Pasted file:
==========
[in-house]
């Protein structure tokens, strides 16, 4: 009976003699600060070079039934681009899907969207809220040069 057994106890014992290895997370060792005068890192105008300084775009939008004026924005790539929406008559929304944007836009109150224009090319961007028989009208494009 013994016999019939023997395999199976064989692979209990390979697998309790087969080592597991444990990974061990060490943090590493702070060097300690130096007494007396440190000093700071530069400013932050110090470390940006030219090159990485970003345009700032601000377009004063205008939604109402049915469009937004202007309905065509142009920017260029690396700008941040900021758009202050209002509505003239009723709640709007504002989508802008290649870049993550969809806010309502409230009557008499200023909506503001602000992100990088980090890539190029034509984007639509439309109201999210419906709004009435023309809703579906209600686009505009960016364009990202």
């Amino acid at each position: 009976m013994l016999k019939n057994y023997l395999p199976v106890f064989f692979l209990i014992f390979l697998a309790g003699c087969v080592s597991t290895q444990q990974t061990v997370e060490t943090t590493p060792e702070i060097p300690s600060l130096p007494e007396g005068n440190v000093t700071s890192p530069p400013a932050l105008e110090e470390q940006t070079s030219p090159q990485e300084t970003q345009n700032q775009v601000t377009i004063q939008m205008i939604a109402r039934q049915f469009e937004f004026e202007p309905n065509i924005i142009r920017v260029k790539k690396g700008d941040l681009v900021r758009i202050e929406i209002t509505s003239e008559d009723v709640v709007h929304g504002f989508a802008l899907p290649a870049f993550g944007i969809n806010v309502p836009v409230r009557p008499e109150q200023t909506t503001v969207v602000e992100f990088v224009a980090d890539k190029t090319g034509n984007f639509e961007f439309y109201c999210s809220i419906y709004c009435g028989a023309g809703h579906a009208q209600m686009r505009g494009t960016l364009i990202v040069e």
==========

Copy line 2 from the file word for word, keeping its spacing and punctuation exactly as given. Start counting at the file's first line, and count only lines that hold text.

């Protein structure tokens, strides 16, 4: 009976003699600060070079039934681009899907969207809220040069 057994106890014992290895997370060792005068890192105008300084775009939008004026924005790539929406008559929304944007836009109150224009090319961007028989009208494009 013994016999019939023997395999199976064989692979209990390979697998309790087969080592597991444990990974061990060490943090590493702070060097300690130096007494007396440190000093700071530069400013932050110090470390940006030219090159990485970003345009700032601000377009004063205008939604109402049915469009937004202007309905065509142009920017260029690396700008941040900021758009202050209002509505003239009723709640709007504002989508802008290649870049993550969809806010309502409230009557008499200023909506503001602000992100990088980090890539190029034509984007639509439309109201999210419906709004009435023309809703579906209600686009505009960016364009990202």